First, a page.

What You'll Learn in This Chapter:
A Learning Experience Platform (LXP) is an AI-driven learning platform delivered using Software-as-a-Service (SaaS). LXPs are a new approach to corporate learning platforms, addressing perceived shortcomings with Learning Management Systems.
The purpose of an LXP is to put the learning in the hands of the learner, rather than an administrator, to engage employees with the platform and the content.
The benefits include:
LXPs go beyond presentations to include articles, podcasts, links to useful websites, blogs, videos, and even user-generated content.
Like social media, Learning Experience Platforms encourage users to connect with one another, like content, and post comments. This helps the artificial intelligence brain of the platform to understand the user and deliver content to them that is both relevant and engaging.
Learning Experience Platforms offer a continuous learning experience that is controlled by the employee. They can learn on their own schedules and as the need arises on the job.
In LXPs, workers can earn badges or certificates through skills assessments. These markers serve as valuable milestones for both the learner and their manager to measure and evaluate progress.
Unlike LMSs, platform administrators are not the only ones who can upload content to an LXP. Such a platform is also able to store and analyse the learning resources provided by entities external to the organisation.
With an LXP, defining learning paths and curating content is much easier and less time-consuming.
An LXP as a platform is where employees can learn key skills and develop usable knowledge.
An LXP fosters business growth instead of just being a way to comply with laws and regulations on corporate L&D. When employees have the time and the means to engage with learning, employees can add more value to companies. In turn, companies raise their level of competition.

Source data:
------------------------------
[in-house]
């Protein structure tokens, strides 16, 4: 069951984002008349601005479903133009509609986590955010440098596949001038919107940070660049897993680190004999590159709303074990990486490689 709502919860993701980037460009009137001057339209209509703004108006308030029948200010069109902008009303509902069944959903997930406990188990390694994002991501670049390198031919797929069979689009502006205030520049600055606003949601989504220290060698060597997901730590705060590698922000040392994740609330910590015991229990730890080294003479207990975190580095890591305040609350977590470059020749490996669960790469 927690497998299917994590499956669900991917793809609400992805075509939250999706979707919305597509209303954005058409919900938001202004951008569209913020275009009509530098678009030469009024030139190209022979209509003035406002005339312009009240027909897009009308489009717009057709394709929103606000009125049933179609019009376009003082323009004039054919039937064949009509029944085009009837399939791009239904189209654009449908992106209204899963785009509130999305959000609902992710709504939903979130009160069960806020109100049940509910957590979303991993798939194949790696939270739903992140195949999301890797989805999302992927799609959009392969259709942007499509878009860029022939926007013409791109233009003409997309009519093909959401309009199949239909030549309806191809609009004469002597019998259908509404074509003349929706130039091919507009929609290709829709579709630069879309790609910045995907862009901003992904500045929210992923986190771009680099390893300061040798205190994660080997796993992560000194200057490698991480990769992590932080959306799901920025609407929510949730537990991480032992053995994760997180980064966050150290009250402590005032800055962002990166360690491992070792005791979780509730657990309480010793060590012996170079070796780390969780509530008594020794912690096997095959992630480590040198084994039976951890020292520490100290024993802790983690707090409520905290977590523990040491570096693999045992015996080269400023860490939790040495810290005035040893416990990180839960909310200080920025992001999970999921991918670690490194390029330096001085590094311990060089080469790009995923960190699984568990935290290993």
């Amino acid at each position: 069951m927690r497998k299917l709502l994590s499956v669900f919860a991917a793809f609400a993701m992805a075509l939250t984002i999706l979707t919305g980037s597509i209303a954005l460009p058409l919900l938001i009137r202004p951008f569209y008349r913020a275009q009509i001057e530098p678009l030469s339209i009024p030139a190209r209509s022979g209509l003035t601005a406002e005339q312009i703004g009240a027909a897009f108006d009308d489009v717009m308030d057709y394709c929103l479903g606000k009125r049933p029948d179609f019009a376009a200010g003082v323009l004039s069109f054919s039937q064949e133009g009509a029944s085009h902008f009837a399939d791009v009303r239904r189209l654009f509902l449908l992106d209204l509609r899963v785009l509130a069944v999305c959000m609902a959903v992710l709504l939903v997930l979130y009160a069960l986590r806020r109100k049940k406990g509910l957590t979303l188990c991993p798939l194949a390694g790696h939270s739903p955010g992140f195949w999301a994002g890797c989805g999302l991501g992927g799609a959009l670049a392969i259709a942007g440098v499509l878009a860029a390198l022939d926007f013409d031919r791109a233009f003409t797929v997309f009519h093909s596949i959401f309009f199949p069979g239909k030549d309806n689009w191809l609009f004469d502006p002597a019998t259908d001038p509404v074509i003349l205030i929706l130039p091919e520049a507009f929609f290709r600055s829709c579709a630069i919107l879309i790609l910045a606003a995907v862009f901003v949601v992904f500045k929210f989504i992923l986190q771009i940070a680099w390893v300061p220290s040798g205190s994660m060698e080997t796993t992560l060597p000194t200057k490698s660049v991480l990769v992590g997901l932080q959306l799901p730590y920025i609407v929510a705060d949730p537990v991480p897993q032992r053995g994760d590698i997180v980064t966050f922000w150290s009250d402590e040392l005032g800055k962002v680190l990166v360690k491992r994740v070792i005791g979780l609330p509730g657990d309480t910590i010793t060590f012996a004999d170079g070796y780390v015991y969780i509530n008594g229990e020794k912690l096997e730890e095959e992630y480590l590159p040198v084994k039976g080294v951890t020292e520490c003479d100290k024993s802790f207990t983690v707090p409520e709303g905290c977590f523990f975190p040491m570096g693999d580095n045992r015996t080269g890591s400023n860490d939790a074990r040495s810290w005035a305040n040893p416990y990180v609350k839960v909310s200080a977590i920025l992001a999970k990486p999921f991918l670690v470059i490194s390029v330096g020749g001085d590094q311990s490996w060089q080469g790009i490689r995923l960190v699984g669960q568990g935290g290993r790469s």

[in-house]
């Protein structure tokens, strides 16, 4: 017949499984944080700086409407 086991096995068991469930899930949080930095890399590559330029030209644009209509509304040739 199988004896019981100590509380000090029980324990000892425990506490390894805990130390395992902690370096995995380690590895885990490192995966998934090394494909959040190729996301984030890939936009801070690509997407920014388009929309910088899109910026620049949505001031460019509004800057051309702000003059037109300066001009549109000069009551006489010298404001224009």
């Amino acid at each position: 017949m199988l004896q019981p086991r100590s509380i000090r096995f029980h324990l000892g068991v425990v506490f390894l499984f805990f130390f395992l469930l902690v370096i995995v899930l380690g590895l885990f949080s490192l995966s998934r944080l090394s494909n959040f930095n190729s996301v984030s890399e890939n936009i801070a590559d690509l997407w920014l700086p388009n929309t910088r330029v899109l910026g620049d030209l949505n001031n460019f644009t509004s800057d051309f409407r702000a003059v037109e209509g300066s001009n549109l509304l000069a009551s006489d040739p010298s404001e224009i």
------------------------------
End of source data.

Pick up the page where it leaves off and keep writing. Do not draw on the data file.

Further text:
As an open platform, an LXP allows course information to be updated by any employee, not just the administrator.
Content is still locked into courses, videos, PDFs, etc.
Content is often used like an LMS, as that’s what people know and fall back on.
LXPs don’t learn the tacit knowledge of your Subject Matter Experts and get it in the hands of your employees in the flow of work.
Users need authentication, skills hubs, academies, customised playlists, and microcontent. It’s a challenge to get learning content to integrate from a variety of systems.
With open access, it can be easy to overload the LXP with libraries of content, and users can get overwhelmed with choice, resulting in choice overload and an irrelevant experience.
LXPs are powered by an algorithm or AI, which uses user data and content tags to serve the right content to the right user; if either of these are inaccurate, it’s highly likely your users will receive irrelevant content.
There are a number of ways the LXPs can customise themselves for clients. The platform can be changed to fit the organisation’s design scheme and internal language. Similarly, clients can brand the platform or advertise initiatives on customisable hero banners. Then the content the end user sees can be organised by top skill, recommendations based on user activity, or structured or curated playlists. Communications can also be branded to look like official company business.
Learning pathways in an LXP can be created or curated. It can find content and use AI to fit it into specific learning playlists that can be completed sequentially. The playlists can then be assigned to a group of users based on the client’s criteria.
Reminders for learners occur on or off the Learning Experience Platform. On the platform, users can be reminded to complete learning that they’ve started or be given recommended content based on what they most recently learned. Off the platform, inbox and social platform integrations can keep learners on track.